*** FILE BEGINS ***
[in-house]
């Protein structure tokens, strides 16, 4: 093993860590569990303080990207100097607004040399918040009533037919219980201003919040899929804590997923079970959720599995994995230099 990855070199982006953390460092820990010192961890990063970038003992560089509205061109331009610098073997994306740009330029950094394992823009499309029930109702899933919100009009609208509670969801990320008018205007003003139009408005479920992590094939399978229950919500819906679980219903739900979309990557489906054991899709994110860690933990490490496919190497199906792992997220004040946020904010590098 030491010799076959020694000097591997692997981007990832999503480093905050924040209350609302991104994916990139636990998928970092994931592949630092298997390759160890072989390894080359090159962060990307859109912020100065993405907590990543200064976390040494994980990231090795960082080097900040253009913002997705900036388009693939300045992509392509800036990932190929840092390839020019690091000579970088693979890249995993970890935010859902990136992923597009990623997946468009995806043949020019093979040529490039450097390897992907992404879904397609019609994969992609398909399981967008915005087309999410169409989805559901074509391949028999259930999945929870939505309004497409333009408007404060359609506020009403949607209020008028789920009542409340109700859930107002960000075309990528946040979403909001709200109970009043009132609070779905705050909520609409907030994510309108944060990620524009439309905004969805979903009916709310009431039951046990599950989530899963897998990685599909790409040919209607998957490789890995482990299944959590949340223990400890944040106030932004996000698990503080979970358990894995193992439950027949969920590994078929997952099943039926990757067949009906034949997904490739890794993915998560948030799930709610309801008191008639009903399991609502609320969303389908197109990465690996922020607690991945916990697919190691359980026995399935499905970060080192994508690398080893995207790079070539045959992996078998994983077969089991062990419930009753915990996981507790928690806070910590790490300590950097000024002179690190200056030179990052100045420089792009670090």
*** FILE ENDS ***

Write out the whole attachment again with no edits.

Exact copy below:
[in-house]
């Protein structure tokens, strides 16, 4: 093993860590569990303080990207100097607004040399918040009533037919219980201003919040899929804590997923079970959720599995994995230099 990855070199982006953390460092820990010192961890990063970038003992560089509205061109331009610098073997994306740009330029950094394992823009499309029930109702899933919100009009609208509670969801990320008018205007003003139009408005479920992590094939399978229950919500819906679980219903739900979309990557489906054991899709994110860690933990490490496919190497199906792992997220004040946020904010590098 030491010799076959020694000097591997692997981007990832999503480093905050924040209350609302991104994916990139636990998928970092994931592949630092298997390759160890072989390894080359090159962060990307859109912020100065993405907590990543200064976390040494994980990231090795960082080097900040253009913002997705900036388009693939300045992509392509800036990932190929840092390839020019690091000579970088693979890249995993970890935010859902990136992923597009990623997946468009995806043949020019093979040529490039450097390897992907992404879904397609019609994969992609398909399981967008915005087309999410169409989805559901074509391949028999259930999945929870939505309004497409333009408007404060359609506020009403949607209020008028789920009542409340109700859930107002960000075309990528946040979403909001709200109970009043009132609070779905705050909520609409907030994510309108944060990620524009439309905004969805979903009916709310009431039951046990599950989530899963897998990685599909790409040919209607998957490789890995482990299944959590949340223990400890944040106030932004996000698990503080979970358990894995193992439950027949969920590994078929997952099943039926990757067949009906034949997904490739890794993915998560948030799930709610309801008191008639009903399991609502609320969303389908197109990465690996922020607690991945916990697919190691359980026995399935499905970060080192994508690398080893995207790079070539045959992996078998994983077969089991062990419930009753915990996981507790928690806070910590790490300590950097000024002179690190200056030179990052100045420089792009670090």